Valve Announces Steam Changes That Will Bury 'Fake Games'

Valve is looking to make changes to Steam that will make it better for everyone Valve

Notorious YouTubers Jim Sterling and TotalBiscuit both recently visited Valve’s headquarters in Seattle, and were treated to an inside look at the future of Steam, Valve’s digital distribution service. While both mention that what they saw was is still in the development stage, their account of the visit demonstrates there are some exciting things to come that will make Steam a better service for everyone.

The general theme of both videos is Valve’s approach to what they have dubbed “fake games.” These are the games that are low-effort cash-ins that have managed to earn money through the broken trading card system currently in place on Steam. Along with fixes to the trading card system, Valve is also planning on making these harder to get on Steam, thanks to the new Steam Direct program, and harder to find if they do slip through the cracks.

The goal is to bury these fake games with various algorithms and smart people things, while also having systems in place to avoid accidentally burying good games in the process. One idea mentioned is the Steam Explorers program. Explorers are gamers who would play through a series of underselling games, and have the ability to flag any games that are deemed a fun experience. If a game gets flagged a number of times, it’ll start bubbling to the top for other users to discover.

The benefit of being an Explorer is still being discussed, but could include extended return periods for games, the ability to play some games for free or something else. Of course, there could be problems with Explorers getting paid off by developers or other ethical dilemmas with this program, which is why everything is still in the development phase.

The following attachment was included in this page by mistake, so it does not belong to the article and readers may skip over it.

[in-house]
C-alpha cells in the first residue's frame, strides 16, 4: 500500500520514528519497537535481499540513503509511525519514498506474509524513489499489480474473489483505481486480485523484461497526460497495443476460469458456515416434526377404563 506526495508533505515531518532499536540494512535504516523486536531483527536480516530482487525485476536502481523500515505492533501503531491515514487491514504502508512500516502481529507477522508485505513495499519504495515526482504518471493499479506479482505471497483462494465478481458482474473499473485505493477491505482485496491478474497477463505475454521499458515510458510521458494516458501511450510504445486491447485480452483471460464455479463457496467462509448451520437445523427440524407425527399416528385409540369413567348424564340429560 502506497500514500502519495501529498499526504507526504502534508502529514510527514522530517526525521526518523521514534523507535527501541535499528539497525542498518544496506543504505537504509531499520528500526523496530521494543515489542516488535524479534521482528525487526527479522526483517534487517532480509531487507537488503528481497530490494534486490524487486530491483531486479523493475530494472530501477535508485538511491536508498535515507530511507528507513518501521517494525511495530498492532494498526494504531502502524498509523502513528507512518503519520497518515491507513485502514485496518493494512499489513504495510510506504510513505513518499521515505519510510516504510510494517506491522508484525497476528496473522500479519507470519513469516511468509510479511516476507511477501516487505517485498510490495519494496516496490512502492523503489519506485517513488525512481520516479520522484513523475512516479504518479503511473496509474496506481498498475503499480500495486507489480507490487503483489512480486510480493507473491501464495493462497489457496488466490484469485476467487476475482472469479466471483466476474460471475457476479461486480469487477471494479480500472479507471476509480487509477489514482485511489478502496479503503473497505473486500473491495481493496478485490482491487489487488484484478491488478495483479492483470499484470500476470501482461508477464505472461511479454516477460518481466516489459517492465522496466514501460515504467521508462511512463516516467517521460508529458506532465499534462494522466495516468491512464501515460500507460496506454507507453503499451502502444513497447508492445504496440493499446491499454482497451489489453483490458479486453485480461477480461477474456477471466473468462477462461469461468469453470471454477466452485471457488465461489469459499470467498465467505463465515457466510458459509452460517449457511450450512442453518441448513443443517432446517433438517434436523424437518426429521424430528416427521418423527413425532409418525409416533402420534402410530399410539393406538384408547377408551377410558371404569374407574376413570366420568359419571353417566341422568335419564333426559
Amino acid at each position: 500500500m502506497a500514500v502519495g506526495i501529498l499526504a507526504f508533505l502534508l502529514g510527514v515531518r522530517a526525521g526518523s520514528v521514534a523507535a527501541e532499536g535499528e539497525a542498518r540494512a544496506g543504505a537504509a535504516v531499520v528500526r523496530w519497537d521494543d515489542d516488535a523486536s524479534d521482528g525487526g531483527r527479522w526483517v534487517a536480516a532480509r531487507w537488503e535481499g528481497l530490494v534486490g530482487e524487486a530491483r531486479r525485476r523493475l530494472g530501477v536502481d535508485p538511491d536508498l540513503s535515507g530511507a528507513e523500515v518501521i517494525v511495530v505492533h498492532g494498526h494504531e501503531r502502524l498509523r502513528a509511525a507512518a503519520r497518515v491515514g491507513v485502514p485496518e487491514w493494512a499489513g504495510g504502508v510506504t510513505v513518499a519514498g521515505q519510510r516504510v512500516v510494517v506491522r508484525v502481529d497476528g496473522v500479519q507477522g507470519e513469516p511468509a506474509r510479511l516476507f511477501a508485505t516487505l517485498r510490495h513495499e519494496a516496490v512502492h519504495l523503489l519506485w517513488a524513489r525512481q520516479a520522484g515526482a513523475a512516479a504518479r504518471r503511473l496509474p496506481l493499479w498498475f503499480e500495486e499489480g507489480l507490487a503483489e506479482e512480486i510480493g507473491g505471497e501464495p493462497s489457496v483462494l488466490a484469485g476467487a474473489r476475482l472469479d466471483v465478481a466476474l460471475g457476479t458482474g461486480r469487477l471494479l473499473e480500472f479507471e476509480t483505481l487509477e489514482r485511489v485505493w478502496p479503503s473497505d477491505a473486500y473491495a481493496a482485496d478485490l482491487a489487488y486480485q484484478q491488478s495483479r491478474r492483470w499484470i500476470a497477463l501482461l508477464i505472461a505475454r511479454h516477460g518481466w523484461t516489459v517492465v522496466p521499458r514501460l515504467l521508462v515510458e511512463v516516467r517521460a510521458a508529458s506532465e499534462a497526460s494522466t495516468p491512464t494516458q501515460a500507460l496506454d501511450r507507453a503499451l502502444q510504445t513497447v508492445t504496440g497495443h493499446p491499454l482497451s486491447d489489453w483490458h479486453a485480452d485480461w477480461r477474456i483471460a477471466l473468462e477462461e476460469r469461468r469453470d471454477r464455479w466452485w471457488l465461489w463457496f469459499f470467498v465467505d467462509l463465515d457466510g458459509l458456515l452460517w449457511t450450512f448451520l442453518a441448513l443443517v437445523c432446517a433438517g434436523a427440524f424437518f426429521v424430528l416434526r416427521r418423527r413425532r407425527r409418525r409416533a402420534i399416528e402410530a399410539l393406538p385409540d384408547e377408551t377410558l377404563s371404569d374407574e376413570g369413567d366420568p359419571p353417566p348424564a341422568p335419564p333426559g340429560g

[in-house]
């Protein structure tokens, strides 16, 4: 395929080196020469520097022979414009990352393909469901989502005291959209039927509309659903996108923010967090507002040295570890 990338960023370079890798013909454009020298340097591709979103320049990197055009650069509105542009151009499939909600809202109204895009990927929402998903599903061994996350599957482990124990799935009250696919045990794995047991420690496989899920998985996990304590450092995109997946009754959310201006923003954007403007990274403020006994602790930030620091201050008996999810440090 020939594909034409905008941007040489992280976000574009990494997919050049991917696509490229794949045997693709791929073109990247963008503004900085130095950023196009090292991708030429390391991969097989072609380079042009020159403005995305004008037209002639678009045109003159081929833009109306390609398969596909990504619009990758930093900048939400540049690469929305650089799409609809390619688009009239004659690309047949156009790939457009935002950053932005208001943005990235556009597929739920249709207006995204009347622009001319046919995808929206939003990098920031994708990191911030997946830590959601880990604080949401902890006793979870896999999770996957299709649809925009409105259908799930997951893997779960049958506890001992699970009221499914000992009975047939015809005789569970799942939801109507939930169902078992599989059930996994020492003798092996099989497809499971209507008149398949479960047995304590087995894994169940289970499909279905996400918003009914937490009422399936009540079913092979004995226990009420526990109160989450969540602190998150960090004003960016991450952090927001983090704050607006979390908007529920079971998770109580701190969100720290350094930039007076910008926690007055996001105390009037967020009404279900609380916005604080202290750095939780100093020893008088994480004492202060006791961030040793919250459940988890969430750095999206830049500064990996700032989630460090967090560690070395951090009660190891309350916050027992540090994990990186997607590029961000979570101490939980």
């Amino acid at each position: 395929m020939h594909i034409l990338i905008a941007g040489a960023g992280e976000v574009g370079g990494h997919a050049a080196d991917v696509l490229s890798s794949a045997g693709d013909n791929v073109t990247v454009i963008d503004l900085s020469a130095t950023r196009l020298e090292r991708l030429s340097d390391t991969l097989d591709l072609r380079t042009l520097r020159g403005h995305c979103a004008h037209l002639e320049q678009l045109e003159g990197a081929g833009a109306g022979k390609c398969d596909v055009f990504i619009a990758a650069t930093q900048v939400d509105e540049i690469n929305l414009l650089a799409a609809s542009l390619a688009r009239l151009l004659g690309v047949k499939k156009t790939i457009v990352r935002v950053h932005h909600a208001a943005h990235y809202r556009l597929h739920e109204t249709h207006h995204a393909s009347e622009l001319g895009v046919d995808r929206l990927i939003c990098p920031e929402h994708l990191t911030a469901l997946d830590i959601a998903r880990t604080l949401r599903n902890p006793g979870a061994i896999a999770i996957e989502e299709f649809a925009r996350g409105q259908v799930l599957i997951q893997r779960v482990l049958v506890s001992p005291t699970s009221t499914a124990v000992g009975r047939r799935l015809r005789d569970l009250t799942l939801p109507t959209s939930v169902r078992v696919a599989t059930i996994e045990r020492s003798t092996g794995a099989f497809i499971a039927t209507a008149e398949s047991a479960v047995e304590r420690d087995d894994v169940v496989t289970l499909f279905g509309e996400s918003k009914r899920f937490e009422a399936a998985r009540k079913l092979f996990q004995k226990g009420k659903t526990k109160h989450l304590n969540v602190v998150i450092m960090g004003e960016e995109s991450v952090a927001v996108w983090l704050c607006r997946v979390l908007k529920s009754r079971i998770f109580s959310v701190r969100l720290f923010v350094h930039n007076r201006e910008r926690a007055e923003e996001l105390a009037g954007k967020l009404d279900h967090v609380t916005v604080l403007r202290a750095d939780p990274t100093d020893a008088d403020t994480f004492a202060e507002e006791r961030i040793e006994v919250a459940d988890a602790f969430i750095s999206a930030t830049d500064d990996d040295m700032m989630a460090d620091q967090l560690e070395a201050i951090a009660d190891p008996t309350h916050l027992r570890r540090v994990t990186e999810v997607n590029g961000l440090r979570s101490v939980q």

Regular users will also be given more information on why certain games are getting promoted over others. This could be based on friend recommendations, games that are similar to the ones you do play or something combination of things. The goal behind this initiative is to combat the notion that Steam is being overrun by bad and fake games.

The Curator system is also looking at a redesign. Instead of simply including a game on a list, curators will have access to all sorts of tools to make content. This includes the ability to make “Top 10” lists, embed videos and include different sorting features. Curators may also be able to get Steam keys from developers right in Steam, which reduces chances of fraud or something else going wrong.

Another point addressed in the videos is Valve’s desire to improve its notoriously problematic customer support services. An external team currently handles most customer support issues, with an internal team resolving more complex problems. This system could be getting revised, but Valve hopes the reduced frequency of fake games will help slow down customer support requests before they happen.

Again, it’s important to remember that many of these ideas are still in the planning and development stages. It’s also Valve we’re talking about here. These two things combined mean these changes and updates could end up being completely different from what has been revealed so far, and the changes may not come for years. Valve did mention it hopes to be more open and communicative about these changes moving forward, so we’ll see what happens next.

So what do you think? Are you happy to see Valve address many of the biggest complaints Steam users have had over the years? What else would you like to see addressed? Let us know your thoughts in the comments section below.

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